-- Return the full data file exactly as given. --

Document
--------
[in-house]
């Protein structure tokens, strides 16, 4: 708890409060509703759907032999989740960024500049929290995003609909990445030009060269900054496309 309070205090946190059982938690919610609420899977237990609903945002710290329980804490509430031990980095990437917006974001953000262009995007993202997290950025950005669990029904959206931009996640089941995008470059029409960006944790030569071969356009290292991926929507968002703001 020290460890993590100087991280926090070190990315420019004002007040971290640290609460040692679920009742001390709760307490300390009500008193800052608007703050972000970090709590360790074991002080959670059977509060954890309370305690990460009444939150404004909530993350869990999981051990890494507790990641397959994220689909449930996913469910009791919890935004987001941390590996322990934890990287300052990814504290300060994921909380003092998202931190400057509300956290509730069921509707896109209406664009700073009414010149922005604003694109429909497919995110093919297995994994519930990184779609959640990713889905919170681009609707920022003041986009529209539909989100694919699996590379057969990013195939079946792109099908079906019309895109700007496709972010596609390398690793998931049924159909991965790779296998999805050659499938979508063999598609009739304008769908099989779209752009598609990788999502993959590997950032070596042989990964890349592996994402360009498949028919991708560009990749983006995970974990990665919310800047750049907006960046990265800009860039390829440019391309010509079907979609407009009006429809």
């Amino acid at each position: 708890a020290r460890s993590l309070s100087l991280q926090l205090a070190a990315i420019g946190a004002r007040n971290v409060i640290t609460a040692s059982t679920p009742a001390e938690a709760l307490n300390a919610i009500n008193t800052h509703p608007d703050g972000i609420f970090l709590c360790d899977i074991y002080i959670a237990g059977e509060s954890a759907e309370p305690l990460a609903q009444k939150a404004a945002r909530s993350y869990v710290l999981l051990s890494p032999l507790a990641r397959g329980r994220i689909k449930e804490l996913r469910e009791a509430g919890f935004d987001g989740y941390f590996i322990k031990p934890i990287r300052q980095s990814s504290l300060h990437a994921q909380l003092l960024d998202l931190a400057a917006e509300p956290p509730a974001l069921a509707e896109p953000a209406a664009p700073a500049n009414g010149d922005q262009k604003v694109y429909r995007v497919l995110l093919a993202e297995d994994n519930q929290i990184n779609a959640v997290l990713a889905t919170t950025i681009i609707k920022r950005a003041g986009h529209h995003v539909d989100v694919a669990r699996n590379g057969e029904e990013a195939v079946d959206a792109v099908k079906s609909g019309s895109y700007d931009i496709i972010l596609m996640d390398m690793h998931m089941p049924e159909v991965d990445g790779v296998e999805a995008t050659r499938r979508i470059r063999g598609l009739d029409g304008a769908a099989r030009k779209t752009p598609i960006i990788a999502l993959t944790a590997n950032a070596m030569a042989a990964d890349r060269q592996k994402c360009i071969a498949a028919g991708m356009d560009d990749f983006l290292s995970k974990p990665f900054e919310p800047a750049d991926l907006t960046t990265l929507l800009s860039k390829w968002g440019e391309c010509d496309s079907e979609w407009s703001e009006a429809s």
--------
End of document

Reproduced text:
[in-house]
């Protein structure tokens, strides 16, 4: 708890409060509703759907032999989740960024500049929290995003609909990445030009060269900054496309 309070205090946190059982938690919610609420899977237990609903945002710290329980804490509430031990980095990437917006974001953000262009995007993202997290950025950005669990029904959206931009996640089941995008470059029409960006944790030569071969356009290292991926929507968002703001 020290460890993590100087991280926090070190990315420019004002007040971290640290609460040692679920009742001390709760307490300390009500008193800052608007703050972000970090709590360790074991002080959670059977509060954890309370305690990460009444939150404004909530993350869990999981051990890494507790990641397959994220689909449930996913469910009791919890935004987001941390590996322990934890990287300052990814504290300060994921909380003092998202931190400057509300956290509730069921509707896109209406664009700073009414010149922005604003694109429909497919995110093919297995994994519930990184779609959640990713889905919170681009609707920022003041986009529209539909989100694919699996590379057969990013195939079946792109099908079906019309895109700007496709972010596609390398690793998931049924159909991965790779296998999805050659499938979508063999598609009739304008769908099989779209752009598609990788999502993959590997950032070596042989990964890349592996994402360009498949028919991708560009990749983006995970974990990665919310800047750049907006960046990265800009860039390829440019391309010509079907979609407009009006429809």
């Amino acid at each position: 708890a020290r460890s993590l309070s100087l991280q926090l205090a070190a990315i420019g946190a004002r007040n971290v409060i640290t609460a040692s059982t679920p009742a001390e938690a709760l307490n300390a919610i009500n008193t800052h509703p608007d703050g972000i609420f970090l709590c360790d899977i074991y002080i959670a237990g059977e509060s954890a759907e309370p305690l990460a609903q009444k939150a404004a945002r909530s993350y869990v710290l999981l051990s890494p032999l507790a990641r397959g329980r994220i689909k449930e804490l996913r469910e009791a509430g919890f935004d987001g989740y941390f590996i322990k031990p934890i990287r300052q980095s990814s504290l300060h990437a994921q909380l003092l960024d998202l931190a400057a917006e509300p956290p509730a974001l069921a509707e896109p953000a209406a664009p700073a500049n009414g010149d922005q262009k604003v694109y429909r995007v497919l995110l093919a993202e297995d994994n519930q929290i990184n779609a959640v997290l990713a889905t919170t950025i681009i609707k920022r950005a003041g986009h529209h995003v539909d989100v694919a669990r699996n590379g057969e029904e990013a195939v079946d959206a792109v099908k079906s609909g019309s895109y700007d931009i496709i972010l596609m996640d390398m690793h998931m089941p049924e159909v991965d990445g790779v296998e999805a995008t050659r499938r979508i470059r063999g598609l009739d029409g304008a769908a099989r030009k779209t752009p598609i960006i990788a999502l993959t944790a590997n950032a070596m030569a042989a990964d890349r060269q592996k994402c360009i071969a498949a028919g991708m356009d560009d990749f983006l290292s995970k974990p990665f900054e919310p800047a750049d991926l907006t960046t990265l929507l800009s860039k390829w968002g440019e391309c010509d496309s079907e979609w407009s703001e009006a429809s």